Kenya seeks investors to build coal, natural gas power plants
By By JACKSON OKOTH | October 3rd 2013
|Cabinet Secretary, Ministry Of Energy and Petroleum , Davis Chirchir. The current power system was designed for supply to homes and not industry.|
By JACKSON OKOTH
Kenya has invited bids from investors for the development of two power plants with a combined output of up to 1,800 megawatts (MW) from coal and natural gas, according to details from Ministry of Energy and Petroleum.
The ministry said it is seeking investors to develop a 700-800 MW natural gas fired plant near the port city of Mombasa.
“The proposed project will be a 700-800MW power plant to be located on a 300 acre parcel of land at Dongo Kundu or any other appropriate location between Mombasa and Kilifi,” the ministry said in a statement.
The ministry also plans to build a 900 to1, 000MW coal power plant in Lamu. Already, the government wants to develop a $5.5 billion mega port in Lamu to link landlocked South Sudan and Ethiopia to the Indian Ocean.
This bidding process marks the beginning of a road map that will see Kenya increase electricity generation capacity by 5,000MW from the current 1,644MW to 6,700 MW in 40 months. On the list of projects expected to increase demand for electricity includes construction of the standard gauge railway, setting up of Konza city and other ICT towns.
Also planned is construction of an oil pipeline from South Sudan to Lamu as well as the mining industry, irrigation projects and demand by the newly formed county governments.
“We are also going to upscale power purchase agreements, which have been taking too long to conclude as well as deal with transmission and distribution challenges,” said Joseph Njoroge, Principal Secretary-Ministry of Energy and Petroleum. With increased generation capacity, the generation cost in $ cents is projected to reduce from 11.30 to 7.41.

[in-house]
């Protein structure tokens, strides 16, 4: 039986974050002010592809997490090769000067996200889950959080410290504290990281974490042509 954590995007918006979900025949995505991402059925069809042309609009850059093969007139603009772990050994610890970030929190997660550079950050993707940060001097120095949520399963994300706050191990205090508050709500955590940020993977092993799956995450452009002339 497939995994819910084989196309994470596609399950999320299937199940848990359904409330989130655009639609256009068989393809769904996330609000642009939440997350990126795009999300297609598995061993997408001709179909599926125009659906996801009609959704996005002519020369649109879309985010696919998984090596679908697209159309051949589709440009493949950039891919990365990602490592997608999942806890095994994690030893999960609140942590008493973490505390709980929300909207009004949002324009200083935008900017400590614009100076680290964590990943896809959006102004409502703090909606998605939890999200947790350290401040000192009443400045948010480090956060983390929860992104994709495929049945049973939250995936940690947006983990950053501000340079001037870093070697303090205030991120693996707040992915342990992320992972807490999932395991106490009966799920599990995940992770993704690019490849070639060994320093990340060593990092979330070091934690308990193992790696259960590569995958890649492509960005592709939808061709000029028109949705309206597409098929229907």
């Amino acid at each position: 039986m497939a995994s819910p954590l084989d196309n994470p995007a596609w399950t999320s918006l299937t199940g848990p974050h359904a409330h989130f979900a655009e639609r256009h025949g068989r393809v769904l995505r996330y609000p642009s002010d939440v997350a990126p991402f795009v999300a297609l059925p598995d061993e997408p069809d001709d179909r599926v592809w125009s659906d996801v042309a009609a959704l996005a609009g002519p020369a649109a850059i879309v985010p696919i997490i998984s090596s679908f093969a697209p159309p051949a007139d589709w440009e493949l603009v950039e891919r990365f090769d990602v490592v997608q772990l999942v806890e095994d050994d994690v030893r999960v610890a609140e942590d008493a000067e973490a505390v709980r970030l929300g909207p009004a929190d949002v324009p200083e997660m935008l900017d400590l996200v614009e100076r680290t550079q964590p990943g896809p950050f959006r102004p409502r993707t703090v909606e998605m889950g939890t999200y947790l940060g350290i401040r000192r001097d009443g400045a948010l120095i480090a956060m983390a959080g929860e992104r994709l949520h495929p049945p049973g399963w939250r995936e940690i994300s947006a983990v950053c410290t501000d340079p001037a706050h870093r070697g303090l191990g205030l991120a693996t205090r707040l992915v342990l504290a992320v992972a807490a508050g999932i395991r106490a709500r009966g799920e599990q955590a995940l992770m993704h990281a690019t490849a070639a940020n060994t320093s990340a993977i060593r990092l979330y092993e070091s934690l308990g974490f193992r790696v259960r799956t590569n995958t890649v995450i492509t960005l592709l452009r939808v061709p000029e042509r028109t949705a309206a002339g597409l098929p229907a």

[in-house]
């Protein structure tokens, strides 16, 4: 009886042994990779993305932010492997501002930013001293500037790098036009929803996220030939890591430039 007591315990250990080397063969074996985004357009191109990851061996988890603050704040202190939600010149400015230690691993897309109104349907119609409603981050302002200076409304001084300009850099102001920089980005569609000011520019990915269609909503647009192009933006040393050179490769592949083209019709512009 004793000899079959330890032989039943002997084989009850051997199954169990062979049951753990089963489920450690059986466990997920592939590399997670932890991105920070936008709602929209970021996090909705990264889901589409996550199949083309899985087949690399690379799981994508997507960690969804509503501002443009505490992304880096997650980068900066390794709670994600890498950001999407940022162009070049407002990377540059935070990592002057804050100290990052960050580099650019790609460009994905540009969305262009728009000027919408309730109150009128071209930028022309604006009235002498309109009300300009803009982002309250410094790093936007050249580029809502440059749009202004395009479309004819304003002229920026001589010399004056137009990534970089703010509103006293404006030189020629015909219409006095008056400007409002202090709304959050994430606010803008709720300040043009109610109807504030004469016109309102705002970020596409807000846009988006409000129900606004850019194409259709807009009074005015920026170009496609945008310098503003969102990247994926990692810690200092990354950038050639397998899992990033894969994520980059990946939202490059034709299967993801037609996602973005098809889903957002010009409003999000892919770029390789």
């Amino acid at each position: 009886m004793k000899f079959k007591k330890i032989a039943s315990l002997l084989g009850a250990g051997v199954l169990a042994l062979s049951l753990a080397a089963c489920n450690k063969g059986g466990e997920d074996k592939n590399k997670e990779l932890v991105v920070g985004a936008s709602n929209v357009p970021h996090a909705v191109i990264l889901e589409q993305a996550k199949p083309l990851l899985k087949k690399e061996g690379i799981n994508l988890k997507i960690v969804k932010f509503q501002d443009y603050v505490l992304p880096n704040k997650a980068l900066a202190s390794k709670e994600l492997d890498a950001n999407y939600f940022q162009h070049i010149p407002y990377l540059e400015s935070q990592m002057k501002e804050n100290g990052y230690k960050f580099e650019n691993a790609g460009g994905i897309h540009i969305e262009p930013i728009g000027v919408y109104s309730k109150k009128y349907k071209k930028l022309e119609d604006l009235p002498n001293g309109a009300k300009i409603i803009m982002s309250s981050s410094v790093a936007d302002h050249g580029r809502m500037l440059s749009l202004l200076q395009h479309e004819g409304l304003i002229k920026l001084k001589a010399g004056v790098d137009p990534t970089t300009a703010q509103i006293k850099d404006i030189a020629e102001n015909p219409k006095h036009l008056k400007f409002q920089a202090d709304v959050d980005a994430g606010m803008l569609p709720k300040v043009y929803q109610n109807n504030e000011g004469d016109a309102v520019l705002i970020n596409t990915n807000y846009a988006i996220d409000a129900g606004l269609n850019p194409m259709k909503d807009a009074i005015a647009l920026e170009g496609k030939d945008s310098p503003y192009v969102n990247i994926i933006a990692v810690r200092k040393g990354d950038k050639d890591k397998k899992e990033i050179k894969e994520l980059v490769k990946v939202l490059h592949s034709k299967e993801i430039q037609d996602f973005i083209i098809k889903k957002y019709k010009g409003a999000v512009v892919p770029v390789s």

Commercial and industrial tariff will also fall from 14.14 to 9.00 and domestic tariff from 19.78 to 10.45.
The 5000 MW additional generation capacity will be developed from geothermal-1646 MW, Natural Gas 1,050 MW, Wind 630 MW and coal 1,920 MW, all under the framework of public private partnership (PPP).
According to Davis Chirchir, Cabinet Secretary, Ministry Of Energy and Petroleum the country has a power deficit of 500 MW at present and 1,664 MW that has been developed over the past 50 years.
“What we have was designed for supply to homes and not industry and that is why many manufacturers are either struggling or have shut their operations, relocating to cheaper destinations,” he said
The Ministry is expected to shortly publish requests for proposals inviting Independent Power Producers (IPPs) to participate in generation while the Government concentrates in transmission and distribution.
The government has already allocated Sh80 billion in the 2013/14 budget, a large bulk of which would be used in transmission and distribution.
With capacity of 1,664 MW against a maximum-recorded demand of about 1,410MW, Kenya is under pressure to boost power generation as east Africa’s biggest economy is expected to expand at more than 5 per cent.
The government last month said it wants to add 5,000 MW to Kenya’s power output by 2017 to accelerate growth, which is expected to push Kenya’s power demand up to 15,000MW by 2030.
The Chinese government earlier this year pledged to support Kenya’s efforts in increasing geothermal power generation.
Chinese Ambassador to Kenya Liu Guangyuan said that Beijing’s support in geothermal power production would help lower the cost of energy and attract investments.
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